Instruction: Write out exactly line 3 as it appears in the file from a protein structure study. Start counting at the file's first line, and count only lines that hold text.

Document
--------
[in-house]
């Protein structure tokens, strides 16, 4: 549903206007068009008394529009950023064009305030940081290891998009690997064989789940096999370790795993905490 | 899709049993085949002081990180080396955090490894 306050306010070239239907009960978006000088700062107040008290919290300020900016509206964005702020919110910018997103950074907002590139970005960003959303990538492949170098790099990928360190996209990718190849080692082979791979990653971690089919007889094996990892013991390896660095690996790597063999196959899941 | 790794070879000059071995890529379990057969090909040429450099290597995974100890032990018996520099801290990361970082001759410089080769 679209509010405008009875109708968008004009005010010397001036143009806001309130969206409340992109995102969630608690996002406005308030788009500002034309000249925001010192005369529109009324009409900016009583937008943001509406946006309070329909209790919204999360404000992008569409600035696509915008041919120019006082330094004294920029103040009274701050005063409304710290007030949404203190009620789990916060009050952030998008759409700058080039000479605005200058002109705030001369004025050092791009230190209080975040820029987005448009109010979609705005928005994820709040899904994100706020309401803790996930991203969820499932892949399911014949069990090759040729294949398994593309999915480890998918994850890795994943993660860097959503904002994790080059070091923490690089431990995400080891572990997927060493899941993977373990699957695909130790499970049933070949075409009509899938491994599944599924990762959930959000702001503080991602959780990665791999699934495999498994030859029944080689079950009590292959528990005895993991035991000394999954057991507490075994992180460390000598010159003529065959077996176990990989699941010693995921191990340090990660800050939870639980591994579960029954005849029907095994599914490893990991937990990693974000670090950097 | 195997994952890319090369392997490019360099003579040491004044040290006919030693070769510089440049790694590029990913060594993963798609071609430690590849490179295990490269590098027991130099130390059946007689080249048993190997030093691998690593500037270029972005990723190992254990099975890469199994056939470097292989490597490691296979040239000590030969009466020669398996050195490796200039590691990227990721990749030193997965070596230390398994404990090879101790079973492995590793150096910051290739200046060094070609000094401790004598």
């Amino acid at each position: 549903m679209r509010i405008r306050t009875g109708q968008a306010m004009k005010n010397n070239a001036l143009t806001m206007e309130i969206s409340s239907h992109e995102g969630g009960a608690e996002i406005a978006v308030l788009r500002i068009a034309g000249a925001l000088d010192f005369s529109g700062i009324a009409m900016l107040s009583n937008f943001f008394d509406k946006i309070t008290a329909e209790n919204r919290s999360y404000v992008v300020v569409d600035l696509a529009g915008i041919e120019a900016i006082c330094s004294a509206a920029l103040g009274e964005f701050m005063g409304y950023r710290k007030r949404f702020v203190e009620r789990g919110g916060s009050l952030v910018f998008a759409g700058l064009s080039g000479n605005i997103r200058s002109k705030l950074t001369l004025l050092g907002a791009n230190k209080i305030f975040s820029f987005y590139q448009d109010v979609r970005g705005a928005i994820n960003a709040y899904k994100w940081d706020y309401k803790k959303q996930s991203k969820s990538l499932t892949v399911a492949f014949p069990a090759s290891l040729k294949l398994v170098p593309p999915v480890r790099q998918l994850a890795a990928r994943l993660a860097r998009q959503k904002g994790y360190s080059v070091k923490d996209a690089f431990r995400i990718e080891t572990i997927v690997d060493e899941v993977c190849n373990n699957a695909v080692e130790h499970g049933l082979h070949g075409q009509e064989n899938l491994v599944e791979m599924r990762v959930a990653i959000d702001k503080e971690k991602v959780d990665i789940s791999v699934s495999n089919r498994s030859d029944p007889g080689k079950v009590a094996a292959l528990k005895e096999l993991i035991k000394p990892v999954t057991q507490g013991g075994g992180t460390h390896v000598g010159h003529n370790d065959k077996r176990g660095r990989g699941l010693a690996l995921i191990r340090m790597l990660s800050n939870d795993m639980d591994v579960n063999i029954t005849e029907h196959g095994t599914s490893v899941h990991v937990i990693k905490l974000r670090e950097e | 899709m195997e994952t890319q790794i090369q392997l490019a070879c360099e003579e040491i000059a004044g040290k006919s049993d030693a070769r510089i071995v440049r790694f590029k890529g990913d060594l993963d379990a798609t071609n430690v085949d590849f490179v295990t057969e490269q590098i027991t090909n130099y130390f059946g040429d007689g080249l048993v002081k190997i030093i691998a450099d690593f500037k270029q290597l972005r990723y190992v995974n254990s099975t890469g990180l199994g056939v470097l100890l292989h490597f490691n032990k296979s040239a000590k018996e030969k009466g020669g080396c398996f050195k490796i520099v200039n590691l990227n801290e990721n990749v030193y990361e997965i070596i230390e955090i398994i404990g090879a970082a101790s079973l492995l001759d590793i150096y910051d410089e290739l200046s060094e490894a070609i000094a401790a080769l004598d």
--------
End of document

């Amino acid at each position: 549903m679209r509010i405008r306050t009875g109708q968008a306010m004009k005010n010397n070239a001036l143009t806001m206007e309130i969206s409340s239907h992109e995102g969630g009960a608690e996002i406005a978006v308030l788009r500002i068009a034309g000249a925001l000088d010192f005369s529109g700062i009324a009409m900016l107040s009583n937008f943001f008394d509406k946006i309070t008290a329909e209790n919204r919290s999360y404000v992008v300020v569409d600035l696509a529009g915008i041919e120019a900016i006082c330094s004294a509206a920029l103040g009274e964005f701050m005063g409304y950023r710290k007030r949404f702020v203190e009620r789990g919110g916060s009050l952030v910018f998008a759409g700058l064009s080039g000479n605005i997103r200058s002109k705030l950074t001369l004025l050092g907002a791009n230190k209080i305030f975040s820029f987005y590139q448009d109010v979609r970005g705005a928005i994820n960003a709040y899904k994100w940081d706020y309401k803790k959303q996930s991203k969820s990538l499932t892949v399911a492949f014949p069990a090759s290891l040729k294949l398994v170098p593309p999915v480890r790099q998918l994850a890795a990928r994943l993660a860097r998009q959503k904002g994790y360190s080059v070091k923490d996209a690089f431990r995400i990718e080891t572990i997927v690997d060493e899941v993977c190849n373990n699957a695909v080692e130790h499970g049933l082979h070949g075409q009509e064989n899938l491994v599944e791979m599924r990762v959930a990653i959000d702001k503080e971690k991602v959780d990665i789940s791999v699934s495999n089919r498994s030859d029944p007889g080689k079950v009590a094996a292959l528990k005895e096999l993991i035991k000394p990892v999954t057991q507490g013991g075994g992180t460390h390896v000598g010159h003529n370790d065959k077996r176990g660095r990989g699941l010693a690996l995921i191990r340090m790597l990660s800050n939870d795993m639980d591994v579960n063999i029954t005849e029907h196959g095994t599914s490893v899941h990991v937990i990693k905490l974000r670090e950097e | 899709m195997e994952t890319q790794i090369q392997l490019a070879c360099e003579e040491i000059a004044g040290k006919s049993d030693a070769r510089i071995v440049r790694f590029k890529g990913d060594l993963d379990a798609t071609n430690v085949d590849f490179v295990t057969e490269q590098i027991t090909n130099y130390f059946g040429d007689g080249l048993v002081k190997i030093i691998a450099d690593f500037k270029q290597l972005r990723y190992v995974n254990s099975t890469g990180l199994g056939v470097l100890l292989h490597f490691n032990k296979s040239a000590k018996e030969k009466g020669g080396c398996f050195k490796i520099v200039n590691l990227n801290e990721n990749v030193y990361e997965i070596i230390e955090i398994i404990g090879a970082a101790s079973l492995l001759d590793i150096y910051d410089e290739l200046s060094e490894a070609i000094a401790a080769l004598d």